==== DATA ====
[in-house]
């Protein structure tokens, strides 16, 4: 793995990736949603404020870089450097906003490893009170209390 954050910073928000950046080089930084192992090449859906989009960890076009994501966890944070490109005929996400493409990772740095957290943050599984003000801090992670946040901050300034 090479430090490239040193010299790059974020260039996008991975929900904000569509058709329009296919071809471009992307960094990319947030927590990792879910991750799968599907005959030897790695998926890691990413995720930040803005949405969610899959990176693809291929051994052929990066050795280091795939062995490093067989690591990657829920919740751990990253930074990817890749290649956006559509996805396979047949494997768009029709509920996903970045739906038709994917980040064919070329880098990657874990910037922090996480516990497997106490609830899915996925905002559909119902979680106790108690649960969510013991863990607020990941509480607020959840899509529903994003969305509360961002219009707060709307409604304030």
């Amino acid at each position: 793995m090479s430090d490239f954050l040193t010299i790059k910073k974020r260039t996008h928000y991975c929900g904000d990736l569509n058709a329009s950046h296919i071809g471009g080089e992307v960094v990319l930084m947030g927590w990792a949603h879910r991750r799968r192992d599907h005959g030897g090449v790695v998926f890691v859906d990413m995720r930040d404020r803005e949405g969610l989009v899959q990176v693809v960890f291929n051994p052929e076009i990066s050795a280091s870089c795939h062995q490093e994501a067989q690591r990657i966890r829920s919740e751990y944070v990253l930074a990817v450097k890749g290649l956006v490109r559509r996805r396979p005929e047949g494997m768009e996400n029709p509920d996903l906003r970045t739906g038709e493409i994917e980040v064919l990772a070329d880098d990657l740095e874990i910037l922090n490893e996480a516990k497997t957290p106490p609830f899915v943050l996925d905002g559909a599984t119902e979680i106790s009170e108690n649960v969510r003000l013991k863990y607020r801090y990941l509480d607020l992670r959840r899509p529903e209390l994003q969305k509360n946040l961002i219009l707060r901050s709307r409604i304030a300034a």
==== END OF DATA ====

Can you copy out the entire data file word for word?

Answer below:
[in-house]
């Protein structure tokens, strides 16, 4: 793995990736949603404020870089450097906003490893009170209390 954050910073928000950046080089930084192992090449859906989009960890076009994501966890944070490109005929996400493409990772740095957290943050599984003000801090992670946040901050300034 090479430090490239040193010299790059974020260039996008991975929900904000569509058709329009296919071809471009992307960094990319947030927590990792879910991750799968599907005959030897790695998926890691990413995720930040803005949405969610899959990176693809291929051994052929990066050795280091795939062995490093067989690591990657829920919740751990990253930074990817890749290649956006559509996805396979047949494997768009029709509920996903970045739906038709994917980040064919070329880098990657874990910037922090996480516990497997106490609830899915996925905002559909119902979680106790108690649960969510013991863990607020990941509480607020959840899509529903994003969305509360961002219009707060709307409604304030």
């Amino acid at each position: 793995m090479s430090d490239f954050l040193t010299i790059k910073k974020r260039t996008h928000y991975c929900g904000d990736l569509n058709a329009s950046h296919i071809g471009g080089e992307v960094v990319l930084m947030g927590w990792a949603h879910r991750r799968r192992d599907h005959g030897g090449v790695v998926f890691v859906d990413m995720r930040d404020r803005e949405g969610l989009v899959q990176v693809v960890f291929n051994p052929e076009i990066s050795a280091s870089c795939h062995q490093e994501a067989q690591r990657i966890r829920s919740e751990y944070v990253l930074a990817v450097k890749g290649l956006v490109r559509r996805r396979p005929e047949g494997m768009e996400n029709p509920d996903l906003r970045t739906g038709e493409i994917e980040v064919l990772a070329d880098d990657l740095e874990i910037l922090n490893e996480a516990k497997t957290p106490p609830f899915v943050l996925d905002g559909a599984t119902e979680i106790s009170e108690n649960v969510r003000l013991k863990y607020r801090y990941l509480d607020l992670r959840r899509p529903e209390l994003q969305k509360n946040l961002i219009l707060r901050s709307r409604i304030a300034a």